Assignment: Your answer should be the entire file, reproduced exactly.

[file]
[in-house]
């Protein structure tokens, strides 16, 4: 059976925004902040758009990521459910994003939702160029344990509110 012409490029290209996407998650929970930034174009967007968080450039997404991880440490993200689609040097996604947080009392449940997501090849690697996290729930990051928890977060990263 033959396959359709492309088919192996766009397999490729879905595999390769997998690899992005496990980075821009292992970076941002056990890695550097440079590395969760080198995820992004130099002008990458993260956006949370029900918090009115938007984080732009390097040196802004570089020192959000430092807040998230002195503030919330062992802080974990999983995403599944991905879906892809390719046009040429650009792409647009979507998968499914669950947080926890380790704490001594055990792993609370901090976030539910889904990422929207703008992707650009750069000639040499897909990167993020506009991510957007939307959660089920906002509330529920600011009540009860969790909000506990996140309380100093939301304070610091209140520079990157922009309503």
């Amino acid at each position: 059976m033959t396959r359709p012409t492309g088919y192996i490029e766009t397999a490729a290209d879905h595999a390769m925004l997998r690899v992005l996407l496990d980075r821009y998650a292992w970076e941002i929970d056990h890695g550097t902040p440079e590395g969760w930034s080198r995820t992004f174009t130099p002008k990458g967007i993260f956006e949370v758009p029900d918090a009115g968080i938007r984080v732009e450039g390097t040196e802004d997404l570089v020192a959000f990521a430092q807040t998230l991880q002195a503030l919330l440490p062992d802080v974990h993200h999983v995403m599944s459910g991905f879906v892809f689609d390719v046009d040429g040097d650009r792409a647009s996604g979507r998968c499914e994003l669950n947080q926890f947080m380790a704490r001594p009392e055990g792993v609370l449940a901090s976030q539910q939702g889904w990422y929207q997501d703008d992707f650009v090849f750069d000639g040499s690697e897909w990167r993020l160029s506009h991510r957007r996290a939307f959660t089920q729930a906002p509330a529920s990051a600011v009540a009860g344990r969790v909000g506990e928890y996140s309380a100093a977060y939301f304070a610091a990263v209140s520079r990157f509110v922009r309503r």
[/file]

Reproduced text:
[in-house]
């Protein structure tokens, strides 16, 4: 059976925004902040758009990521459910994003939702160029344990509110 012409490029290209996407998650929970930034174009967007968080450039997404991880440490993200689609040097996604947080009392449940997501090849690697996290729930990051928890977060990263 033959396959359709492309088919192996766009397999490729879905595999390769997998690899992005496990980075821009292992970076941002056990890695550097440079590395969760080198995820992004130099002008990458993260956006949370029900918090009115938007984080732009390097040196802004570089020192959000430092807040998230002195503030919330062992802080974990999983995403599944991905879906892809390719046009040429650009792409647009979507998968499914669950947080926890380790704490001594055990792993609370901090976030539910889904990422929207703008992707650009750069000639040499897909990167993020506009991510957007939307959660089920906002509330529920600011009540009860969790909000506990996140309380100093939301304070610091209140520079990157922009309503």
């Amino acid at each position: 059976m033959t396959r359709p012409t492309g088919y192996i490029e766009t397999a490729a290209d879905h595999a390769m925004l997998r690899v992005l996407l496990d980075r821009y998650a292992w970076e941002i929970d056990h890695g550097t902040p440079e590395g969760w930034s080198r995820t992004f174009t130099p002008k990458g967007i993260f956006e949370v758009p029900d918090a009115g968080i938007r984080v732009e450039g390097t040196e802004d997404l570089v020192a959000f990521a430092q807040t998230l991880q002195a503030l919330l440490p062992d802080v974990h993200h999983v995403m599944s459910g991905f879906v892809f689609d390719v046009d040429g040097d650009r792409a647009s996604g979507r998968c499914e994003l669950n947080q926890f947080m380790a704490r001594p009392e055990g792993v609370l449940a901090s976030q539910q939702g889904w990422y929207q997501d703008d992707f650009v090849f750069d000639g040499s690697e897909w990167r993020l160029s506009h991510r957007r996290a939307f959660t089920q729930a906002p509330a529920s990051a600011v009540a009860g344990r969790v909000g506990e928890y996140s309380a100093a977060y939301f304070a610091a990263v209140s520079r990157f509110v922009r309503r």